Never Jam Today, by Adrian Vermeule
Ever since I started law school in 1990, almost thirty years ago, I’ve been hearing that the Court’s libertarian-legalist conservatives would definitely invalidate some statute or other on nondelegation grounds, any day now, without question. This eschatological hope isn’t some recent development. It’s the ordinary state of conservative jurisprudence, the perpetual “Soon! But not yet” of conservative constitutional parousia. At a certain point, one saw a sign in the East — Justice Rehnquist’s concurrence in the Benzene case, combined with certain dicta in the majority opinion! At another point, one saw a portent in the West — Justice Scalia’s powerful dissent in Mistretta! And at every one of these points, people insisted that this time it’s all different, the ground is shifting, it’s really happening!
And yet somehow, when push came to shove, when it was a question of actually assembling five votes to declare a federal statute unconstitutional on grounds not invoked for decades, grounds that would threaten to destabilize much of the modern administrative state — when it came time to act, as opposed to venting one’s constitutional frustrations in concurrence and dissents — well, it never did quite happen. Justice Scalia’s Mistretta dissent became his brusque opinion in Whitman v. American Trucking, sweeping aside a serious nondelegation challenge to the Clean Air Act. Jam yesterday (yesterday being 1935), and jam tomorrow, but never jam today.
Given this base rate, which is subject to the usual base-rate neglect on the part of overexcited commentators, I’m somewhat less in a tizzy about the Court’s decision today in Gundy v. United States than many others seem to be, whether the particular tizzy carries a happy affect or an appalled one. Gundy, of course, upheld the federal sex offender registration statute against nondelegation challenge, by a fractured vote; everything else is extrapolation.
The case for excitement is that if one adds Justice Alito, in concurrence, to the three dissenters (the Chief Justice, Justice Thomas, and Justice Gorsuch, who wrote); and if all of those four adhere to their views in the future; and if Justice Kavanaugh, who didn’t participate in the decision, joins them on some unspecified occasion; then there would be five votes to reject the prevailing “intelligible principle” test and therefore (?) start invalidating important federal statutes.
Quite a few ifs in this chain, however. Note that because of the logic of compound probabilities, even if each one of the links, taken separately, is more likely to hold than to break, the necessary conjunction of all of them may be quite unlikely.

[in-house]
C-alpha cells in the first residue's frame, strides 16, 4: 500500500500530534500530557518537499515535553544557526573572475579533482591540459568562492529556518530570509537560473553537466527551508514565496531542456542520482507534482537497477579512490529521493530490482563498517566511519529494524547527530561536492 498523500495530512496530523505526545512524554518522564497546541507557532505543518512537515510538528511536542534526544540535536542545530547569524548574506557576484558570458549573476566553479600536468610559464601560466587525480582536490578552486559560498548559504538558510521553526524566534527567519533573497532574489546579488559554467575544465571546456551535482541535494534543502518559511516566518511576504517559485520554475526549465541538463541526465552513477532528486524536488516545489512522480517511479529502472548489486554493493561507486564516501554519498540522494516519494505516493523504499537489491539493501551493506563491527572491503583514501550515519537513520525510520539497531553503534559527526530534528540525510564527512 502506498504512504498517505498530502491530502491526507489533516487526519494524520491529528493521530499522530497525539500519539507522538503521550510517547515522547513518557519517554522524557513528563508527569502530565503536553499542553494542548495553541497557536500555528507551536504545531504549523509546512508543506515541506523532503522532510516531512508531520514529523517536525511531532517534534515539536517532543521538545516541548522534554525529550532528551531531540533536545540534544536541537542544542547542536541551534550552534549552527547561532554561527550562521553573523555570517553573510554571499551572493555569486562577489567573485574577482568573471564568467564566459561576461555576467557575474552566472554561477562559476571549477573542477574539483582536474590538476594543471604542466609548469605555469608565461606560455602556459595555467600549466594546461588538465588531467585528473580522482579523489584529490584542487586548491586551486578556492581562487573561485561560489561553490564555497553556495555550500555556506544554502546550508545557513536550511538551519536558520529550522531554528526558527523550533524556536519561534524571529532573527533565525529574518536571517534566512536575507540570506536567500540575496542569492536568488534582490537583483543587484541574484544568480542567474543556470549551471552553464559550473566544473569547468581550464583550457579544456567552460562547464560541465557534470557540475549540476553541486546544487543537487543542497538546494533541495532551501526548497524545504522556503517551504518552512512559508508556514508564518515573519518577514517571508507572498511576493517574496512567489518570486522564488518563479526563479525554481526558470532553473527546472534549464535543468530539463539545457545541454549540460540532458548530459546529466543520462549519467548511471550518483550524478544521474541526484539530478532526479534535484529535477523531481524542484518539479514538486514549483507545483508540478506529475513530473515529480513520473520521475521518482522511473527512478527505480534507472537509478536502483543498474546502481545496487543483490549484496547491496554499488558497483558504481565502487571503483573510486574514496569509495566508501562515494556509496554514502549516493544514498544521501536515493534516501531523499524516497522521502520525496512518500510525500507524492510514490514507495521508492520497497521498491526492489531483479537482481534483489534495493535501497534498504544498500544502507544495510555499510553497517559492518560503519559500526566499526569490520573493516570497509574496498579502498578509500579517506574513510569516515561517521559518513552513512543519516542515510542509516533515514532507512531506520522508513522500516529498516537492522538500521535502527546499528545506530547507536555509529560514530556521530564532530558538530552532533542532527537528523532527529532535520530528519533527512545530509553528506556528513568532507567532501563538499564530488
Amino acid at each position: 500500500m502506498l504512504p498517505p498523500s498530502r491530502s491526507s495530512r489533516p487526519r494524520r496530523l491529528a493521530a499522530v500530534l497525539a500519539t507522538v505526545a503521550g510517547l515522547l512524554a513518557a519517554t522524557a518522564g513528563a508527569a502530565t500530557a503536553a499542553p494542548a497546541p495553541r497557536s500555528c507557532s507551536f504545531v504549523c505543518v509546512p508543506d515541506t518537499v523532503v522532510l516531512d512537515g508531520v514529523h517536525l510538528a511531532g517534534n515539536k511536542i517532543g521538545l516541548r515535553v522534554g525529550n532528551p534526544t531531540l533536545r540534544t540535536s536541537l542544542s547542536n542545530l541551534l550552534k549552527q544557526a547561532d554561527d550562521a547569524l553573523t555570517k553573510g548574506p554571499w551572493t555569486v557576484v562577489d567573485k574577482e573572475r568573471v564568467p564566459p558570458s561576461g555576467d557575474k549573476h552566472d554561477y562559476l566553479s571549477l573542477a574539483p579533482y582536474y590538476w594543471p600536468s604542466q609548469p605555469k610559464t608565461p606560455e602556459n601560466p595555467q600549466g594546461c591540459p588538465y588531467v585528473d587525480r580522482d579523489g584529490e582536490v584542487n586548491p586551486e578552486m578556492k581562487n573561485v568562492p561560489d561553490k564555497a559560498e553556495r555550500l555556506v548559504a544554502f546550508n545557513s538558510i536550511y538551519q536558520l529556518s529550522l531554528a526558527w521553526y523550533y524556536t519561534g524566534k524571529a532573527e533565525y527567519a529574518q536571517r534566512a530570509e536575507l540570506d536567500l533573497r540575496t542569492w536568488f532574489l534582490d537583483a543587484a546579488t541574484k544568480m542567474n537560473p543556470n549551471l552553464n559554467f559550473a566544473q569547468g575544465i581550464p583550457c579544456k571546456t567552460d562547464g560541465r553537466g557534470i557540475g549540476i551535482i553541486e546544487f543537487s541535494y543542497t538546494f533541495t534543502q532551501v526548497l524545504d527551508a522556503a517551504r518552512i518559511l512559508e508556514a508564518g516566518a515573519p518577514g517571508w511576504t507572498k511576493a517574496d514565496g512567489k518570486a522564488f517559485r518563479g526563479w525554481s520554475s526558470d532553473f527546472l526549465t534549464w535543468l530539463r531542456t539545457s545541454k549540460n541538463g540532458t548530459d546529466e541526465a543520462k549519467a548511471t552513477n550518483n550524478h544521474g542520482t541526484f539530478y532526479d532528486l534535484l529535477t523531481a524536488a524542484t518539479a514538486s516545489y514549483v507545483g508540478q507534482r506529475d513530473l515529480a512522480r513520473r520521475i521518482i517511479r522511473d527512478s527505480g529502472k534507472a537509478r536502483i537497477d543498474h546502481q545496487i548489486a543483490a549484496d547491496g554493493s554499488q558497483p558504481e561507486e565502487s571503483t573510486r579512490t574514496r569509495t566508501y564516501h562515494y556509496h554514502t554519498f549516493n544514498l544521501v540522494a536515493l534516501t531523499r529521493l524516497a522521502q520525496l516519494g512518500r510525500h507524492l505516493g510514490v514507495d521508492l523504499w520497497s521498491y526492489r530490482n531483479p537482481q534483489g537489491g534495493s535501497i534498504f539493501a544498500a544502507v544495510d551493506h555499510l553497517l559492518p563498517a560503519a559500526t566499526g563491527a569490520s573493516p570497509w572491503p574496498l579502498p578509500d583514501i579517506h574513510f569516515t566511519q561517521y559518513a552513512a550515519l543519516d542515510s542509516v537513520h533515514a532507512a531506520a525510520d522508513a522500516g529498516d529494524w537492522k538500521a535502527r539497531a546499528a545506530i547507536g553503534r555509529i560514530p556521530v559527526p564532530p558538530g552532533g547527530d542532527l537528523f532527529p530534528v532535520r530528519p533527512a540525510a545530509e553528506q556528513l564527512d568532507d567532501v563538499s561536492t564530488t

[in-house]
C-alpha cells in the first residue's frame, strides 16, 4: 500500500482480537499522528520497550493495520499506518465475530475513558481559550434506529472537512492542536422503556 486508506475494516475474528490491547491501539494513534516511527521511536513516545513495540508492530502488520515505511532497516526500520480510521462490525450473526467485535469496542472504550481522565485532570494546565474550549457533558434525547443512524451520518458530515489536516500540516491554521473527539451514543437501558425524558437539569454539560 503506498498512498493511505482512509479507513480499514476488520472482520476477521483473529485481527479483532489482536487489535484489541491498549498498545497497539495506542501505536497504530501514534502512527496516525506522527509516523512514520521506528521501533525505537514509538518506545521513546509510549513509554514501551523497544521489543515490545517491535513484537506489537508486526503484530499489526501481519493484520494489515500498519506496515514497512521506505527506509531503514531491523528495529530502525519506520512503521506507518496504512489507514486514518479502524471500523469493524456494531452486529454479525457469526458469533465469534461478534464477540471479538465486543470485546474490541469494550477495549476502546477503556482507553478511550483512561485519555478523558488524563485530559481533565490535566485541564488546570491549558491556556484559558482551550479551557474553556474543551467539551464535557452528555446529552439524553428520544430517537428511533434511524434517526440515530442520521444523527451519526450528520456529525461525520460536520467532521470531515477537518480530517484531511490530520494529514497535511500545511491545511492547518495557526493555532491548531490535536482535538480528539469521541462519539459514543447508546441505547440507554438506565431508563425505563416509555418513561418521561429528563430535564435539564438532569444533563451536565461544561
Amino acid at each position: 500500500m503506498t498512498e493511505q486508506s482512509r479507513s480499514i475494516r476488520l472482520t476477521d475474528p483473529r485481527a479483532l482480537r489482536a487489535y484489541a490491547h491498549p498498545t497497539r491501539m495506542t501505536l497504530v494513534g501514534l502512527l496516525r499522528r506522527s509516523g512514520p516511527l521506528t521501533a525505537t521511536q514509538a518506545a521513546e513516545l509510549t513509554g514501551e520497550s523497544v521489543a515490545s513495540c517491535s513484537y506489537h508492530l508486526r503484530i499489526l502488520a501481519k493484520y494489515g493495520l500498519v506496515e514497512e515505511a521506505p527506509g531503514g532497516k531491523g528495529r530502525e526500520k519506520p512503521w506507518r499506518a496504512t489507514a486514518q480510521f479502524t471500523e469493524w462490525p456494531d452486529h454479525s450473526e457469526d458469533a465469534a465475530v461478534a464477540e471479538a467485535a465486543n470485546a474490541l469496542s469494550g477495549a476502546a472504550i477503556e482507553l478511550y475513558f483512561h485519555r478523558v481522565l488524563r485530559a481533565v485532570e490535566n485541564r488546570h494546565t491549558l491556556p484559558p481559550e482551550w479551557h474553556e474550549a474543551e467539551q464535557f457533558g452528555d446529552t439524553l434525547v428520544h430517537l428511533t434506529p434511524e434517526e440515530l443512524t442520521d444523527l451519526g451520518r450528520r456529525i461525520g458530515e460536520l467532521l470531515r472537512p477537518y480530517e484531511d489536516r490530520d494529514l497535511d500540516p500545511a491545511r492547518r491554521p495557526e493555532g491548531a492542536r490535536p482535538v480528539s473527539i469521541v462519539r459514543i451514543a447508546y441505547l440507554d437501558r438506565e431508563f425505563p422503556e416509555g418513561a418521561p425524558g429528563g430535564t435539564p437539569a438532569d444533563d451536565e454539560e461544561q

So which link in the chain might fail? Several seem weak. The role morality of Chief Justices, in this case Chief Justice Roberts, is that they tend on average to be concerned above all with preserving the Court’s institutional position and the larger stability of constitutional arrangements. What they will say in a safe dissent or concurrence may be very different than what they will actually do. It by no means entails they will provide the fifth vote to do something very dramatic. Furthermore, it is by no means certain that even a change in the prevailing doctrinal test will translate to a change in adjudicated outcomes. Consider Heller’s seemingly revolutionary reinvigoration of the Second Amendment, which to date has not translated into major invalidations. Sometimes, the test changes but the results do not, or at least not to any important degree.
In many ways, Gundy represented the easiest possible case for constitutional invalidation: a low-stakes statute involving a “tail issue” of registration for past offenses, and a criminal-ish statute to boot. Both of those factors supported invalidation, the former because the low stakes would have avoided any immediate, serious destabilization effect, the latter because criminal law is plausibly an area where legislatures have special responsibility to articulate statutory standards. And yet, even here, the Court’s uniform practice of rejecting nondelegation challenges held. One suspects that as the stakes increase in future cases, as the consequences of casting the fifth vote to destabilize the administrative state focus the judicial mind (especially the mind of the Chief Justice), the likelihood of invalidation will fall correspondingly. Or so the safe bet seems to me. Put not your faith in the Second Coming of the Original Constitution.
Adrian Vermeule is the Ralph S. Tyler, Jr. Professor of Constitutional Law at Harvard Law School. This post is cross-posted from the Mirrors of Justice blog.